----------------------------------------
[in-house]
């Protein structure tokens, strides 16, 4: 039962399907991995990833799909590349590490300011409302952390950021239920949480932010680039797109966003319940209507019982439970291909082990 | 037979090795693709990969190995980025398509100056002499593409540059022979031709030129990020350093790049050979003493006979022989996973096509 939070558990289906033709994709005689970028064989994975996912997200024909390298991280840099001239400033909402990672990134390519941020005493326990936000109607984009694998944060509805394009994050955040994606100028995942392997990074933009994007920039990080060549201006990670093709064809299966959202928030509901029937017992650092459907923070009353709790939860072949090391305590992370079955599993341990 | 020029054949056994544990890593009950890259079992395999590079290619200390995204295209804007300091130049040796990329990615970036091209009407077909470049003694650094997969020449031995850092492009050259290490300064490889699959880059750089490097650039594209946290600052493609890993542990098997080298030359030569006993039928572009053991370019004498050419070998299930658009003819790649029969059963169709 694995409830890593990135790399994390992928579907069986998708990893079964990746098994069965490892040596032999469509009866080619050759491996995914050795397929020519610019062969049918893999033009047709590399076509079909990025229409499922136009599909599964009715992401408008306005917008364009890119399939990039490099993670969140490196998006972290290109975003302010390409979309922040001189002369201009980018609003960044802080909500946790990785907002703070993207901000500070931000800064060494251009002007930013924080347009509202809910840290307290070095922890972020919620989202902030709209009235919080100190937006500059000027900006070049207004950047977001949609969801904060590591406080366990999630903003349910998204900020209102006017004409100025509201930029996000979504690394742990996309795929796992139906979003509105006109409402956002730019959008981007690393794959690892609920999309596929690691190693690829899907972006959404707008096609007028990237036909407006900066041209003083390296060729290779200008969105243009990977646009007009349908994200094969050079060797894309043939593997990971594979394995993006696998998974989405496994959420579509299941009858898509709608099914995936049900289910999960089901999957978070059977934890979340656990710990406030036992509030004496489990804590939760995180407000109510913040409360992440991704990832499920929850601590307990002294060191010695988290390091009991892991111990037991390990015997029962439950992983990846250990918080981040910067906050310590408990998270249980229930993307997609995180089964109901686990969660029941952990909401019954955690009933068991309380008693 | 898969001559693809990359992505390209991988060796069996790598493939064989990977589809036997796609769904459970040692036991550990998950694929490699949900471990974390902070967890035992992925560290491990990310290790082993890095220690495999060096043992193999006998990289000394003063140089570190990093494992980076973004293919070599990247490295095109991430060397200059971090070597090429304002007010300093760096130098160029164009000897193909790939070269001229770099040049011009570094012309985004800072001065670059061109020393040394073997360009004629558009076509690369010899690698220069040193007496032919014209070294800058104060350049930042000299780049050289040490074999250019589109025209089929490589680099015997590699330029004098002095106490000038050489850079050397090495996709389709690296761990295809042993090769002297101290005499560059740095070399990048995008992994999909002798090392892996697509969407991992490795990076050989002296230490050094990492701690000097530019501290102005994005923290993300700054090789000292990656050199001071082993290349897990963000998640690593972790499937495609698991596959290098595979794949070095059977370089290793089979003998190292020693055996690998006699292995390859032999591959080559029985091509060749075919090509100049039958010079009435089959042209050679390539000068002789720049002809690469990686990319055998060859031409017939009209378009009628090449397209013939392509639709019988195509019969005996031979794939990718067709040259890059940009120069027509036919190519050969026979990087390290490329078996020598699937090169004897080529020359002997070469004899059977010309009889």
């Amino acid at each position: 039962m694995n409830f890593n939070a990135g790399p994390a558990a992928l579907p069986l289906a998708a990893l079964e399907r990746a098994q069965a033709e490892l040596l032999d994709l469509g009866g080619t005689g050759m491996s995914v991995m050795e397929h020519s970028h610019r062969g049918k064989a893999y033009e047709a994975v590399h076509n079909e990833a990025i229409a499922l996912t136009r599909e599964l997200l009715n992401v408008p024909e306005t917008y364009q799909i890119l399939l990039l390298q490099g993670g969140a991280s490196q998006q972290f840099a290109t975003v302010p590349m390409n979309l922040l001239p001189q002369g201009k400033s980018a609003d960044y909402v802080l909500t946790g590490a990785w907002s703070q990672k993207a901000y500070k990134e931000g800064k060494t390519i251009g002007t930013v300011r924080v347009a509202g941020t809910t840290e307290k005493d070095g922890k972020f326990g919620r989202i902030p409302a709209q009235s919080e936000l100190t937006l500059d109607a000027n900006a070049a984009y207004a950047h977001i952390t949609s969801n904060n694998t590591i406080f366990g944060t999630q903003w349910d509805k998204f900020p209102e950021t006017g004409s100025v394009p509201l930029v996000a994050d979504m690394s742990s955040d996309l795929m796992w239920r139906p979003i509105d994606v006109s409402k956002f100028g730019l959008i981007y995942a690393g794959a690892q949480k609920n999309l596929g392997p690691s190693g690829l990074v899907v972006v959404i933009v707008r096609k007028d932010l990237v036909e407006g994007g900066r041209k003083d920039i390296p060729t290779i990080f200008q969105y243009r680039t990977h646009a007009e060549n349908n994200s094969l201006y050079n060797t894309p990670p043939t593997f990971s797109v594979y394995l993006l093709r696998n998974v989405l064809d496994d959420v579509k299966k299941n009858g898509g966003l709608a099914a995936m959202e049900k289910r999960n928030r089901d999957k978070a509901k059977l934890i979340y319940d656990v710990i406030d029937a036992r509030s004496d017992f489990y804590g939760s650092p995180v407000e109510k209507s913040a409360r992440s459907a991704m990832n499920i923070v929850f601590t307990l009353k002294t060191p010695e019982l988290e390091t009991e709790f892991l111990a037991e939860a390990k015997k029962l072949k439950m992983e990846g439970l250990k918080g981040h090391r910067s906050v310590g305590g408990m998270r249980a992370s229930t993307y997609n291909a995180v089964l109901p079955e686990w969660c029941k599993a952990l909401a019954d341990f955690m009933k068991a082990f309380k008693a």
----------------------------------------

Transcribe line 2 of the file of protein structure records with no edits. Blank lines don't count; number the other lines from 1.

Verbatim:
């Protein structure tokens, strides 16, 4: 039962399907991995990833799909590349590490300011409302952390950021239920949480932010680039797109966003319940209507019982439970291909082990 | 037979090795693709990969190995980025398509100056002499593409540059022979031709030129990020350093790049050979003493006979022989996973096509 939070558990289906033709994709005689970028064989994975996912997200024909390298991280840099001239400033909402990672990134390519941020005493326990936000109607984009694998944060509805394009994050955040994606100028995942392997990074933009994007920039990080060549201006990670093709064809299966959202928030509901029937017992650092459907923070009353709790939860072949090391305590992370079955599993341990 | 020029054949056994544990890593009950890259079992395999590079290619200390995204295209804007300091130049040796990329990615970036091209009407077909470049003694650094997969020449031995850092492009050259290490300064490889699959880059750089490097650039594209946290600052493609890993542990098997080298030359030569006993039928572009053991370019004498050419070998299930658009003819790649029969059963169709 694995409830890593990135790399994390992928579907069986998708990893079964990746098994069965490892040596032999469509009866080619050759491996995914050795397929020519610019062969049918893999033009047709590399076509079909990025229409499922136009599909599964009715992401408008306005917008364009890119399939990039490099993670969140490196998006972290290109975003302010390409979309922040001189002369201009980018609003960044802080909500946790990785907002703070993207901000500070931000800064060494251009002007930013924080347009509202809910840290307290070095922890972020919620989202902030709209009235919080100190937006500059000027900006070049207004950047977001949609969801904060590591406080366990999630903003349910998204900020209102006017004409100025509201930029996000979504690394742990996309795929796992139906979003509105006109409402956002730019959008981007690393794959690892609920999309596929690691190693690829899907972006959404707008096609007028990237036909407006900066041209003083390296060729290779200008969105243009990977646009007009349908994200094969050079060797894309043939593997990971594979394995993006696998998974989405496994959420579509299941009858898509709608099914995936049900289910999960089901999957978070059977934890979340656990710990406030036992509030004496489990804590939760995180407000109510913040409360992440991704990832499920929850601590307990002294060191010695988290390091009991892991111990037991390990015997029962439950992983990846250990918080981040910067906050310590408990998270249980229930993307997609995180089964109901686990969660029941952990909401019954955690009933068991309380008693 | 898969001559693809990359992505390209991988060796069996790598493939064989990977589809036997796609769904459970040692036991550990998950694929490699949900471990974390902070967890035992992925560290491990990310290790082993890095220690495999060096043992193999006998990289000394003063140089570190990093494992980076973004293919070599990247490295095109991430060397200059971090070597090429304002007010300093760096130098160029164009000897193909790939070269001229770099040049011009570094012309985004800072001065670059061109020393040394073997360009004629558009076509690369010899690698220069040193007496032919014209070294800058104060350049930042000299780049050289040490074999250019589109025209089929490589680099015997590699330029004098002095106490000038050489850079050397090495996709389709690296761990295809042993090769002297101290005499560059740095070399990048995008992994999909002798090392892996697509969407991992490795990076050989002296230490050094990492701690000097530019501290102005994005923290993300700054090789000292990656050199001071082993290349897990963000998640690593972790499937495609698991596959290098595979794949070095059977370089290793089979003998190292020693055996690998006699292995390859032999591959080559029985091509060749075919090509100049039958010079009435089959042209050679390539000068002789720049002809690469990686990319055998060859031409017939009209378009009628090449397209013939392509639709019988195509019969005996031979794939990718067709040259890059940009120069027509036919190519050969026979990087390290490329078996020598699937090169004897080529020359002997070469004899059977010309009889």